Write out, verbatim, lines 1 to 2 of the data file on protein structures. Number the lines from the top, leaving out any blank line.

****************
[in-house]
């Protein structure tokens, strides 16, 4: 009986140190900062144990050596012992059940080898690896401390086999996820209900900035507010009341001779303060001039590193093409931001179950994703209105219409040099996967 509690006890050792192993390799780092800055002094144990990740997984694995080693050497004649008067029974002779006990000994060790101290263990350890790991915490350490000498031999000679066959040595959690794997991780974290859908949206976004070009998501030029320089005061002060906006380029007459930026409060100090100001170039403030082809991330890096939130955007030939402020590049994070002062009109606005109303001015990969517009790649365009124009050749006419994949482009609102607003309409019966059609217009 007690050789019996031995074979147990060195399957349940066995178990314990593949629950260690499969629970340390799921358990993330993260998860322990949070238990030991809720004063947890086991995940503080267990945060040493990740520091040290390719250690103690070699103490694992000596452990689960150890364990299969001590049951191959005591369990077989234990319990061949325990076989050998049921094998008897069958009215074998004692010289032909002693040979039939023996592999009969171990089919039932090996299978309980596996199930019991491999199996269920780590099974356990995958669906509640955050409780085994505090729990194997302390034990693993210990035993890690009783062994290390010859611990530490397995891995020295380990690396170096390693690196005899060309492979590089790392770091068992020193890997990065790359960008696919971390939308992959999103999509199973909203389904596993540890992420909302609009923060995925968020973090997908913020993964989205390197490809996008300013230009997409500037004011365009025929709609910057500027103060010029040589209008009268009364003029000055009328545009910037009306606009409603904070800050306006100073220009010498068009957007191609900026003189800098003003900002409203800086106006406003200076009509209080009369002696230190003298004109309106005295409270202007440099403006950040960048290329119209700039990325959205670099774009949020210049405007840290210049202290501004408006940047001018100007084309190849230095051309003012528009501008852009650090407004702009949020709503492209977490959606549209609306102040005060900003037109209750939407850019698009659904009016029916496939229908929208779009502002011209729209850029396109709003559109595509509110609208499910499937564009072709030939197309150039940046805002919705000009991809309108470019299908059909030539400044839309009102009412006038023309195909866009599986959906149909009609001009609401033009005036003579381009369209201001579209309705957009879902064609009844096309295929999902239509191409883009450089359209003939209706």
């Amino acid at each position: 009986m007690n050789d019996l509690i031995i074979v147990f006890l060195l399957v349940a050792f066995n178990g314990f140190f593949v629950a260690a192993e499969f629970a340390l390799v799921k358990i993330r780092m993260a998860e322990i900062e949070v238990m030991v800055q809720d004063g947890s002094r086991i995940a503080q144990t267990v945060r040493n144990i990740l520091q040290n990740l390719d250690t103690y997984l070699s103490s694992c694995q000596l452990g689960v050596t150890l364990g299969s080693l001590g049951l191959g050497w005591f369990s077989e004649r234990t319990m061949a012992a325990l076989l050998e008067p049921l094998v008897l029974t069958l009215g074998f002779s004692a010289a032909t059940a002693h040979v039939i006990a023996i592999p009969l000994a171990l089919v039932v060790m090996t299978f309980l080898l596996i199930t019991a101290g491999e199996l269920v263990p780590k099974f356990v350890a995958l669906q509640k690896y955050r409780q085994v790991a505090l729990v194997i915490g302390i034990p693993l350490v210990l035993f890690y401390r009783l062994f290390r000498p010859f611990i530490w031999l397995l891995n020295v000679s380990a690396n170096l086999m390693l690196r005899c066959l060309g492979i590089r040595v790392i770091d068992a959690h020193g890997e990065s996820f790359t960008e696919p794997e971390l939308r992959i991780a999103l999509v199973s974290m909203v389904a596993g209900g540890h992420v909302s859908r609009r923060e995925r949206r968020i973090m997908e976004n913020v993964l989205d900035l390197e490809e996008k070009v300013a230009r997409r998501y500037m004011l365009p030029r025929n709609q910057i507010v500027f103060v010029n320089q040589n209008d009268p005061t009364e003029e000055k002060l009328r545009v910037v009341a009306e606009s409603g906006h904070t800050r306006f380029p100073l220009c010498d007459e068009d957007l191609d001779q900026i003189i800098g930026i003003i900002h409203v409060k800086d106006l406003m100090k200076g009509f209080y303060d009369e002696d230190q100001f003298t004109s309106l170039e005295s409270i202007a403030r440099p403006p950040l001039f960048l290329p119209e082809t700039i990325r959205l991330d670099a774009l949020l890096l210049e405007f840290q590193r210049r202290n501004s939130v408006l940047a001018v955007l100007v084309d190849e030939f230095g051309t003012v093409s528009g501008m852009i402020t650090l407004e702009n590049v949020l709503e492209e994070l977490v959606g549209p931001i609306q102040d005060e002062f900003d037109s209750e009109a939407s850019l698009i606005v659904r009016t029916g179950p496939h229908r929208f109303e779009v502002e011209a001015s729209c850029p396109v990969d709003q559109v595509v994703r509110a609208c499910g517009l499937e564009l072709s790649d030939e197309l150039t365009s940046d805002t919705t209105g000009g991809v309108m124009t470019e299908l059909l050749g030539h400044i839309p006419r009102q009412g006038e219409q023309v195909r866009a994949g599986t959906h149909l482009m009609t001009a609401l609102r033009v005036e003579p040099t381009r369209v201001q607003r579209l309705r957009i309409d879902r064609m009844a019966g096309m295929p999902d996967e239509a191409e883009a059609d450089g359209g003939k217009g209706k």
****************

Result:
[in-house]
């Protein structure tokens, strides 16, 4: 009986140190900062144990050596012992059940080898690896401390086999996820209900900035507010009341001779303060001039590193093409931001179950994703209105219409040099996967 509690006890050792192993390799780092800055002094144990990740997984694995080693050497004649008067029974002779006990000994060790101290263990350890790991915490350490000498031999000679066959040595959690794997991780974290859908949206976004070009998501030029320089005061002060906006380029007459930026409060100090100001170039403030082809991330890096939130955007030939402020590049994070002062009109606005109303001015990969517009790649365009124009050749006419994949482009609102607003309409019966059609217009 007690050789019996031995074979147990060195399957349940066995178990314990593949629950260690499969629970340390799921358990993330993260998860322990949070238990030991809720004063947890086991995940503080267990945060040493990740520091040290390719250690103690070699103490694992000596452990689960150890364990299969001590049951191959005591369990077989234990319990061949325990076989050998049921094998008897069958009215074998004692010289032909002693040979039939023996592999009969171990089919039932090996299978309980596996199930019991491999199996269920780590099974356990995958669906509640955050409780085994505090729990194997302390034990693993210990035993890690009783062994290390010859611990530490397995891995020295380990690396170096390693690196005899060309492979590089790392770091068992020193890997990065790359960008696919971390939308992959999103999509199973909203389904596993540890992420909302609009923060995925968020973090997908913020993964989205390197490809996008300013230009997409500037004011365009025929709609910057500027103060010029040589209008009268009364003029000055009328545009910037009306606009409603904070800050306006100073220009010498068009957007191609900026003189800098003003900002409203800086106006406003200076009509209080009369002696230190003298004109309106005295409270202007440099403006950040960048290329119209700039990325959205670099774009949020210049405007840290210049202290501004408006940047001018100007084309190849230095051309003012528009501008852009650090407004702009949020709503492209977490959606549209609306102040005060900003037109209750939407850019698009659904009016029916496939229908929208779009502002011209729209850029396109709003559109595509509110609208499910499937564009072709030939197309150039940046805002919705000009991809309108470019299908059909030539400044839309009102009412006038023309195909866009599986959906149909009609001009609401033009005036003579381009369209201001579209309705957009879902064609009844096309295929999902239509191409883009450089359209003939209706």